SF: It’s completely absurd, but this isn’t new. Many healthcare organizations have been replacing registered nurses with cheaper alternatives for decades, trying to drive down the cost of labour. That’s not a slight against PSWs (Personal Support Workers) or RPNs (Registered Practical Nurses) – but these hospitals aren’t replacing nurses with these other workers because they like them more, it’s because they can pay them less.
That’s right, especially with the for-profit long-term care homes.
AV: Most of those nursing homes used to be staffed by nurses! These companies are making a lot of money, paying $600,000 salaries to their CEOs and paying out to their shareholders – meanwhile their patients are lying in their own feces because they won’t pay to have enough PSWs or staff.
These places will keep only one or two nurses on staff to administer medication (on any given shift and depending on staffing ratios), and all you end up doing for your shift is running from room to room giving people their meds and then moving on to the next person. There’s no time to get to know your patients and what they need to stay healthy, you get in and out as fast as you can because there’s no time to stay longer. And that time pressure means that there’s often large turnover – and you end up with less experienced people.
SF: And these PSWs do so much work and are paid so poorly. I spent time in LTC while I was a student, and we were all pushed to move so fast that we barely had time to do more than the bare minimum.
Remember who’s working in these LTC homes. It’s mostly women, especially immigrant women. They’re often quite marginalized, which means they’re in a tough position if they think they’re sick. They often don’t have paid sick days, or only partially paid sick days, so they can’t afford to take the time off that they need.
And it’s important to remember that the majority of patients in these homes are women, because they live longer. So you have racialized women being paid poverty wages to care for women that society doesn’t want to pay to care for properly.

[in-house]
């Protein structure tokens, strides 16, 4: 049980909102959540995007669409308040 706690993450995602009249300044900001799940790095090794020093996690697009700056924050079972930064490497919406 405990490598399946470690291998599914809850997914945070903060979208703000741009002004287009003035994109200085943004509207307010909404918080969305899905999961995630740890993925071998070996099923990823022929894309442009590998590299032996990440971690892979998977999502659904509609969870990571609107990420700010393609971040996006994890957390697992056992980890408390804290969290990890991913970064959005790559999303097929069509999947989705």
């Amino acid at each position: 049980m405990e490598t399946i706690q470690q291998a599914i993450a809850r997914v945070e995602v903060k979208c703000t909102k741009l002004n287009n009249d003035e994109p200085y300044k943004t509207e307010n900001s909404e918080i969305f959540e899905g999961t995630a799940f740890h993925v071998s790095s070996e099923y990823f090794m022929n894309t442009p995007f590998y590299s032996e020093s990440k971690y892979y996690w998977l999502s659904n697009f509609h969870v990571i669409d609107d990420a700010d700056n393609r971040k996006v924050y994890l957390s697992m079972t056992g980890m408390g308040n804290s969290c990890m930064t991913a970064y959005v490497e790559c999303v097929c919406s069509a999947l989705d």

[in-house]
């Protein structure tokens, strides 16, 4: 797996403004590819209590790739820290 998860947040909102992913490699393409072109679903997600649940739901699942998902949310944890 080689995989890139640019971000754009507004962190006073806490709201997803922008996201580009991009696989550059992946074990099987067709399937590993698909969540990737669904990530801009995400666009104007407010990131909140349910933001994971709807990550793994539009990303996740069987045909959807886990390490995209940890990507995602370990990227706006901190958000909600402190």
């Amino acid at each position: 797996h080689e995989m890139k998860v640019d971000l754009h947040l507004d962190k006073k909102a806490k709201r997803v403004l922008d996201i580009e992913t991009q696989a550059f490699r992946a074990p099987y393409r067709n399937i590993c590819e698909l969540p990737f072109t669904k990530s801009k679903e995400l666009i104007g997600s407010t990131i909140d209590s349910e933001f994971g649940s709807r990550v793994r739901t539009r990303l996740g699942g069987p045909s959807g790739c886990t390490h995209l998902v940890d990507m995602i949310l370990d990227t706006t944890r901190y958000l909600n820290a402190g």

Speaking of sick days, it’s amazing we don’t have paid sick days anymore.
SF: It’s ironic and it blows my mind that not all healthcare workers have paid sick days –- especially if you’re not a full-time worker! Healthcare workers need them. It puts them between a rock and a hard place. Either they go to work when they might be sick and get paid, or they stay home and potentially lose the money. If you can’t afford to miss the pay that isn’t much of a choice.
And, of course, it isn’t just healthcare workers – the pandemic would be spreading a lot slower if sick people weren’t going into work to spread COVID-19 among their coworkers. But we need to give them the option of staying home, we can’t just expect them to do it if it means missing a paycheque.
AV: That’s right, paid sick days are essential for infection control. Healthcare workers are expected to go to work, even if we aren’t feeling well and burnt out. That’s a cultural expectation within the profession, but it exists, and until people can stay home safely without losing money they’re going to keep going in when they don’t feel well. You don’t know if it’s COVID till you’ve been tested, so you’ll rationalize that it’s just a cold because you need the money.
And that applies to everyone. It’s horrible to hear Doug Ford say there’s no need for paid sick days – a completely privileged position. Why are we making people jump through hoops? The governments keep bouncing the responsibility back and forth. Just pay them to stay home, we’ll have fewer deaths that way.